The International Union of Marine Insurance recently published ‘Best practice & recommendations for the safe carriage of Electric Vehicles (EVs) in which they assess the data regarding carriage of EVs and the challenges posed by electric vehicle fires to shipping. The paper also considered the EU’s LASH FIRE project. It looked at the common myths regarding fires caused by or including EVs and compared the data to that for Internal Combustion Engine Vehicle (ICEVs). Here are 5 of the most common myths regarding EVs that keep doing the rounds.
- Myth 1: EVs catch fire more often than ICEVs – Not true when comparing vehicles driven over the same distance
- Myth 2: EV fires are hotter than ICEV fires – The data suggests that the total energy output from an EV fire compared to an ICEV fire is roughly equal. On average 80% of the stored chemical energy in any vehicle is in the plastics and interior material.
- Myth 3: EV fires spread more quickly than ICEV fires – Diesel / petrol is typically stored in plastic fuel tanks in cars. These fail at lower temperatures than EV traction batteries, leading to fuel pooling and running fires causing rapid spread at an earlier stage.
- Myth 4: The fumes produced by an EV fire are more toxic than for ICEV fires – The fumes produced by all vehicle fires are toxic and whilst hydrogen fluoride is a particular by-product of EV fires, it is the carbon monoxide and hydrogen cyanide that cause most deaths in smoke inhalation situations.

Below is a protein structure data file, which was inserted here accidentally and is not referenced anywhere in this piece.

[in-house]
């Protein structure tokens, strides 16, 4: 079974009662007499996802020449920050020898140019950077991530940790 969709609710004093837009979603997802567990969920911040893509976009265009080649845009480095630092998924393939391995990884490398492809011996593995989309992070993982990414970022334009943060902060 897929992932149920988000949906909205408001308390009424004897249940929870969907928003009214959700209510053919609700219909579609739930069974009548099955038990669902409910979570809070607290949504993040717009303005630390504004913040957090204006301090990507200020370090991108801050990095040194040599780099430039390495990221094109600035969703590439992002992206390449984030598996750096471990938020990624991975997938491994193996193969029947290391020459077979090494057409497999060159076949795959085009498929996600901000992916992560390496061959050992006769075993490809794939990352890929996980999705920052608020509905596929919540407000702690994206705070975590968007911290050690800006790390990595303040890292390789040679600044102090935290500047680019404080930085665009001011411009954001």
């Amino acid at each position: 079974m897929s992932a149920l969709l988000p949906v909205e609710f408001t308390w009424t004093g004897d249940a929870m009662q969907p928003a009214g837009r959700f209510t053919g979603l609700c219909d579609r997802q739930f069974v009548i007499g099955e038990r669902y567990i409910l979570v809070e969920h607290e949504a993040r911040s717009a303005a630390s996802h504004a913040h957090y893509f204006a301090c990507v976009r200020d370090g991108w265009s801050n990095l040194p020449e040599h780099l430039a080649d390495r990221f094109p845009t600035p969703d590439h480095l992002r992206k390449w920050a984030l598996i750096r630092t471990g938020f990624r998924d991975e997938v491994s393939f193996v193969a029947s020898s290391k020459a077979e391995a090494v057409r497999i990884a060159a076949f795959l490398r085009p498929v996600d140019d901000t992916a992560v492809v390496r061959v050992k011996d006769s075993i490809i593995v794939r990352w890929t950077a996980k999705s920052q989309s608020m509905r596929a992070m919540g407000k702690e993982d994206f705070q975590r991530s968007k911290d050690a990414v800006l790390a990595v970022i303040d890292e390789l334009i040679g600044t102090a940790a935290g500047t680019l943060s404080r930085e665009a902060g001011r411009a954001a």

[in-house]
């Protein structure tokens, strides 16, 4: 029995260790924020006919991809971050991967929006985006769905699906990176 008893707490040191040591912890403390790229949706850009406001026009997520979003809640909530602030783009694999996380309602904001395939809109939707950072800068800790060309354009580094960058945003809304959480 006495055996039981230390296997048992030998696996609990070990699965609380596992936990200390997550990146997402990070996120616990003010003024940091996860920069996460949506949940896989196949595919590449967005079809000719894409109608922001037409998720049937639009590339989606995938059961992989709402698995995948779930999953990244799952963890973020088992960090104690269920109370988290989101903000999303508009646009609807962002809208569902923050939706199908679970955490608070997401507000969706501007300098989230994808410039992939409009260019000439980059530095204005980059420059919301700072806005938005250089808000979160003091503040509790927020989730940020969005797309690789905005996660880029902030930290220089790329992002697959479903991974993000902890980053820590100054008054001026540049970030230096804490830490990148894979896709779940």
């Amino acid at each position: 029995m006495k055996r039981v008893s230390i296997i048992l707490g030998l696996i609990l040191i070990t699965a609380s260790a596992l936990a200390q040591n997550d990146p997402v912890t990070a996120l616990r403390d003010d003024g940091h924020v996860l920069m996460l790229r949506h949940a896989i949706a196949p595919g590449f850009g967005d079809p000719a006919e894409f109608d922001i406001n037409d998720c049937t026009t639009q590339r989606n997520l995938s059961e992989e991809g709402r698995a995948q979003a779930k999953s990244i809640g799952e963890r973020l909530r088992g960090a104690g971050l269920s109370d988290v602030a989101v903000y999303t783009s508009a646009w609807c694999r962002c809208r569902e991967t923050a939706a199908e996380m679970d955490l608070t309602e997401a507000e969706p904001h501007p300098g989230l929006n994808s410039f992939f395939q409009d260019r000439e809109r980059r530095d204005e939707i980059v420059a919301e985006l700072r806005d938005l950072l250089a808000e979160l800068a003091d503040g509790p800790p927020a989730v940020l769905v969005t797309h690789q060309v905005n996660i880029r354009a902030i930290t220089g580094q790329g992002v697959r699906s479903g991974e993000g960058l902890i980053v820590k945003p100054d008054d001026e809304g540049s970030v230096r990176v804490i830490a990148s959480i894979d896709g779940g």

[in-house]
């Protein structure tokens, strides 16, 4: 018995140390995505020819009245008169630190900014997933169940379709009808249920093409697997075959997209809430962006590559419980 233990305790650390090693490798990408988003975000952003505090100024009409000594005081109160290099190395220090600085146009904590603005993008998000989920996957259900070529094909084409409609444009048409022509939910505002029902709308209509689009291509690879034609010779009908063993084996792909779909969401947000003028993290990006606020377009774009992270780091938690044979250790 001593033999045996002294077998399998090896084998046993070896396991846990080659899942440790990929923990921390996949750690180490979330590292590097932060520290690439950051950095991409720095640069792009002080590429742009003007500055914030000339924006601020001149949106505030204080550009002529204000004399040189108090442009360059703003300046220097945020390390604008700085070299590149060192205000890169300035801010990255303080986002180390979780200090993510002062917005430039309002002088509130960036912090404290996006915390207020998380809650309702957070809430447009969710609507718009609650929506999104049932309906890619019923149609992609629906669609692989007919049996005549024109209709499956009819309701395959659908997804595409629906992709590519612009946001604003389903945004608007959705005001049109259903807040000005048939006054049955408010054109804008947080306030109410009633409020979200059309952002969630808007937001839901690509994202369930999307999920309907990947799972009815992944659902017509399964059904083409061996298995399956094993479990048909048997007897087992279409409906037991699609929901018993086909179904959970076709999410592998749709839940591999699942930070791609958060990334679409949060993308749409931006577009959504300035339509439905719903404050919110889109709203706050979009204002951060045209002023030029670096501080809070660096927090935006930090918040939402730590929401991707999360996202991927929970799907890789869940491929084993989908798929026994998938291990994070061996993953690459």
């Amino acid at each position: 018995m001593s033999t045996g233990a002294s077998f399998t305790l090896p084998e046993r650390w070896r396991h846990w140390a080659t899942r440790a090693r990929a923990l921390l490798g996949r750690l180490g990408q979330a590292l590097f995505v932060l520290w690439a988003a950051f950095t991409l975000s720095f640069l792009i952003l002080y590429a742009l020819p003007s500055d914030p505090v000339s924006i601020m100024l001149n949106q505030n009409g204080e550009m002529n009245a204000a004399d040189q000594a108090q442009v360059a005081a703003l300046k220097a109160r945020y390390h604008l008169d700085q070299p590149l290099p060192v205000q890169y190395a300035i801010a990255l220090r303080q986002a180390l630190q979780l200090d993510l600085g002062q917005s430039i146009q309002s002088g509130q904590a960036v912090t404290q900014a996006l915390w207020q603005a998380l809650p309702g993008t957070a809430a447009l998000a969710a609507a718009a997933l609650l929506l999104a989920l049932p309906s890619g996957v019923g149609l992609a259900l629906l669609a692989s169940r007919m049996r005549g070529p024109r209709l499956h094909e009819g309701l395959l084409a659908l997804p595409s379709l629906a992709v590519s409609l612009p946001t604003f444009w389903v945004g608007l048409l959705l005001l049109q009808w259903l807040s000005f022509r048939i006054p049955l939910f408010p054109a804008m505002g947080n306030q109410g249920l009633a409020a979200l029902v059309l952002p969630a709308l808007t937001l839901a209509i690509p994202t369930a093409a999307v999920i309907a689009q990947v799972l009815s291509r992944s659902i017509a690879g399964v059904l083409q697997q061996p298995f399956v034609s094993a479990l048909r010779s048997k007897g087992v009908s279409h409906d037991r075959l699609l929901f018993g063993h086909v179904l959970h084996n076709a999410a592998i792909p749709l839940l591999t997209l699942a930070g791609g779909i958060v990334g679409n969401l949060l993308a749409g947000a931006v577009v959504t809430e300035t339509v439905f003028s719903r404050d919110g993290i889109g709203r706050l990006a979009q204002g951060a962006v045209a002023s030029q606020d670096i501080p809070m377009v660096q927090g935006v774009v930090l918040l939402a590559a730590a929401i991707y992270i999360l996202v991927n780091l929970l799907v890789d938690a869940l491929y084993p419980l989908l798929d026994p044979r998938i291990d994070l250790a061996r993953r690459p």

- Myth 5: EV fires can’t be extinguished with water – Most EV fires do not start in the battery and as such water drenching, boundary cooling and under vehicle sprayers are effective. An EV battery in thermal runaway requires different firefighting tactics and whilst there are several developments in this area, water is still effective at reducing spread.
The data studied by IUMI and the LASH FIRE project both suggest that whilst the thermal runaway of a battery pack can have serious consequences and pose additional challenges, they remain a rare occurrence (in the shipping world).
The research also hints at the additional challenges posed by carrying used or repaired EVs more commonly found on public RoRo and RoPax shipping and what might be done to screen such vehicles prior to loading.
In summary, the data suggests there is no real difference between electric vehicle fires and normal ICE vehicle fires – the total energy outputs are similar, the fumes produced are equally lethal and the challenges posed to firefighting crews are similar with the exception of a genuine battery thermal runaway scenario which remains rare.
The EU’s LASH FIRE project has now closed and if you have 12 minutes I recommend watching their Final Video:
Read more about what this means for boat owners here:
The IUMI report is available on their website: